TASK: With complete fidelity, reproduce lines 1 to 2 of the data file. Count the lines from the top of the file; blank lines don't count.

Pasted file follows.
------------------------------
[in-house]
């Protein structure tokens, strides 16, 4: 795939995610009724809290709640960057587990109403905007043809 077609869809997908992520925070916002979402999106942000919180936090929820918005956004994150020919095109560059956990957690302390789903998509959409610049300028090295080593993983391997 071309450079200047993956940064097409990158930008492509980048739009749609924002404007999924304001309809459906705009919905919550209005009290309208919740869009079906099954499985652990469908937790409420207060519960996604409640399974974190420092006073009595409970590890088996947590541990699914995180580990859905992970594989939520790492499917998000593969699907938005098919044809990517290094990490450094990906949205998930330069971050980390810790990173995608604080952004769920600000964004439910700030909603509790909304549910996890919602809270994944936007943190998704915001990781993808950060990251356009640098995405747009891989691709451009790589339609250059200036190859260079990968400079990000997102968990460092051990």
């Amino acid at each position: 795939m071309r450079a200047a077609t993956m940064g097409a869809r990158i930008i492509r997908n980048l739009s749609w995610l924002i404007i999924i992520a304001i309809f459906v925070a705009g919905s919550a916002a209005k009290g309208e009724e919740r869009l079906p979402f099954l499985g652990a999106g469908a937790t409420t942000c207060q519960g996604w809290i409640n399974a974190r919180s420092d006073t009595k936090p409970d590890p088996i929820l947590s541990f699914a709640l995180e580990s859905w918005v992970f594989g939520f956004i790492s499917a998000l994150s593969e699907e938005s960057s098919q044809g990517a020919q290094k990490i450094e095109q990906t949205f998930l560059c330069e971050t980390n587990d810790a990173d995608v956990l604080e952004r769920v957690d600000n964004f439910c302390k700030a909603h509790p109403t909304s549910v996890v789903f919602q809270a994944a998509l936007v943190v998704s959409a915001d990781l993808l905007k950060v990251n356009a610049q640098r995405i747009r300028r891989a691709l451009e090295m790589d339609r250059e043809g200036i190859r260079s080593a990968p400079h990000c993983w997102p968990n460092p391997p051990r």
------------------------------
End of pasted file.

[in-house]
């Protein structure tokens, strides 16, 4: 795939995610009724809290709640960057587990109403905007043809 077609869809997908992520925070916002979402999106942000919180936090929820918005956004994150020919095109560059956990957690302390789903998509959409610049300028090295080593993983391997 071309450079200047993956940064097409990158930008492509980048739009749609924002404007999924304001309809459906705009919905919550209005009290309208919740869009079906099954499985652990469908937790409420207060519960996604409640399974974190420092006073009595409970590890088996947590541990699914995180580990859905992970594989939520790492499917998000593969699907938005098919044809990517290094990490450094990906949205998930330069971050980390810790990173995608604080952004769920600000964004439910700030909603509790909304549910996890919602809270994944936007943190998704915001990781993808950060990251356009640098995405747009891989691709451009790589339609250059200036190859260079990968400079990000997102968990460092051990």